How can I preserve my retirement plans during a divorce?

Despite carefully saving throughout the years, you worry that your later in life divorce may wreak havoc on your financial plans for retirement. If you have been a stay at home spouse, you might now need to be financially independent for the first time in years or perhaps even in your adult life.

According to, there are specific things that you can do to avert financial fallout.

Return to or remain in the workplace

One of the best things you can do as a recently single person is hold a job. If you are currently employed, you are already a step ahead. Sometimes this means returning to the workplace for the first time in decades. This helps give you a daily routine, builds your confidence and in many cases can give you much needed health insurance.

Do not feel discouraged and think that if your spouse is the primary breadwinner, you are going to receive little in the divorce. When dividing assets, courts consider the time and labor that a homemaker has put into running the family home.

Open your own retirement account

If you do not have any retirement accounts solely in your name, make sure to open one prior to your divorce. In order to avoid incurring any penalties, this is necessary so you can transfer money from your spouse’s tax-deferred account into your own. Resist the urge to cash your share of his or her account out, since this means a substantial penalty as opposed to watching the money grow for your retirement.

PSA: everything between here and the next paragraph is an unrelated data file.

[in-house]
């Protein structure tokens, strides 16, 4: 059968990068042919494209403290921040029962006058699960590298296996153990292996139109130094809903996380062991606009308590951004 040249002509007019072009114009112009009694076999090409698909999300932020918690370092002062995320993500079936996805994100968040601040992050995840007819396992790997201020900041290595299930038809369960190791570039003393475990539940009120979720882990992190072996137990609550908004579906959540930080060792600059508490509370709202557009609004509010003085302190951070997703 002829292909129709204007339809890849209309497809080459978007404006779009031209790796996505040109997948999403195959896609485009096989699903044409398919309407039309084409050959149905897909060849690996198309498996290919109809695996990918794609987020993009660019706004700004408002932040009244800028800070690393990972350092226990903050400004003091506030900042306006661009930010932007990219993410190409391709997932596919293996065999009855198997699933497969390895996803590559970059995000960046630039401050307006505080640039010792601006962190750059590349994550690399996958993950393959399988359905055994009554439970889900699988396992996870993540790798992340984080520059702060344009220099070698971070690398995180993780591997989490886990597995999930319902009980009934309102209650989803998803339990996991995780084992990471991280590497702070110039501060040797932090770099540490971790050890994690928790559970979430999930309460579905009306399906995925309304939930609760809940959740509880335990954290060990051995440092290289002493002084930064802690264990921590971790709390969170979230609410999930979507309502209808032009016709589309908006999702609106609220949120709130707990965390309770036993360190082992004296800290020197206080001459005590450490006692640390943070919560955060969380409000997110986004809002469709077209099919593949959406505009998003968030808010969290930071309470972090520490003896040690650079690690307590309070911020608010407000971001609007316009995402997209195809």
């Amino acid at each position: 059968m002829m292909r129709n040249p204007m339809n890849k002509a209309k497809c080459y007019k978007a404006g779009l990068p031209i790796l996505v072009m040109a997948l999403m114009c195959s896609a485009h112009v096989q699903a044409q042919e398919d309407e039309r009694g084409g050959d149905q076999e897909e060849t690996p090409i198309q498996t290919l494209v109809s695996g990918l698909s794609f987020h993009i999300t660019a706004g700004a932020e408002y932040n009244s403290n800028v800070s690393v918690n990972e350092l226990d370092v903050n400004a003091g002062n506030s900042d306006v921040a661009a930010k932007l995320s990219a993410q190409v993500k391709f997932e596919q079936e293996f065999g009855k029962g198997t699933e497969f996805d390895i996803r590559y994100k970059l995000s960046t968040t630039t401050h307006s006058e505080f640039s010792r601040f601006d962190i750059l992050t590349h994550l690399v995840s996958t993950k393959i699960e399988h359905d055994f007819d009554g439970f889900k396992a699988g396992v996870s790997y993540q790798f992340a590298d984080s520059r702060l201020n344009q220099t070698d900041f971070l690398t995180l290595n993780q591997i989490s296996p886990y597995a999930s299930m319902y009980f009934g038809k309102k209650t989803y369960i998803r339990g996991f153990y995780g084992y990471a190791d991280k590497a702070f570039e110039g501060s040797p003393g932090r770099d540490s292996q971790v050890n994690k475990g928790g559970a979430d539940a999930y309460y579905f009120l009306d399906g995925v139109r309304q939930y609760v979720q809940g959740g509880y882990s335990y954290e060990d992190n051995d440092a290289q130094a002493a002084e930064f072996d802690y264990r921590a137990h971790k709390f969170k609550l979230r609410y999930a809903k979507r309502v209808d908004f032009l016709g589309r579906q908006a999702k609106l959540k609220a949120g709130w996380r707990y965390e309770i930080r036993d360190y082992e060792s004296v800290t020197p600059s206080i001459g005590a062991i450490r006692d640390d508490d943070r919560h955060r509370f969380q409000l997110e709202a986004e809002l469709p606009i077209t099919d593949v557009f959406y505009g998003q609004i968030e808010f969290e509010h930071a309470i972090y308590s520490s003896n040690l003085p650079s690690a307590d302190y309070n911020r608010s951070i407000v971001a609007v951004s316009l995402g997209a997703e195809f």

Assess your budget

One of your biggest worries might be whether you are going to maintain your current lifestyle or possibly whether there is going to be enough money to live comfortably on. Taking an honest look at your spending and expenses is necessary to keep yourself on solid financial footing. Examining your budget affords you the opportunity to see where you might want to cut some expenses and where you can set aside extra money into savings or a retirement account.

Delay your Social Security

If you are able to postpone receiving Social Security as long as you can, you give yourself the opportunity to receive larger benefits. Over time, this can produce a substantial difference in funds. Keep in mind that a marriage lasting for at least 10 years means that you are able to draw Social Security predicated upon your spouse’s work history.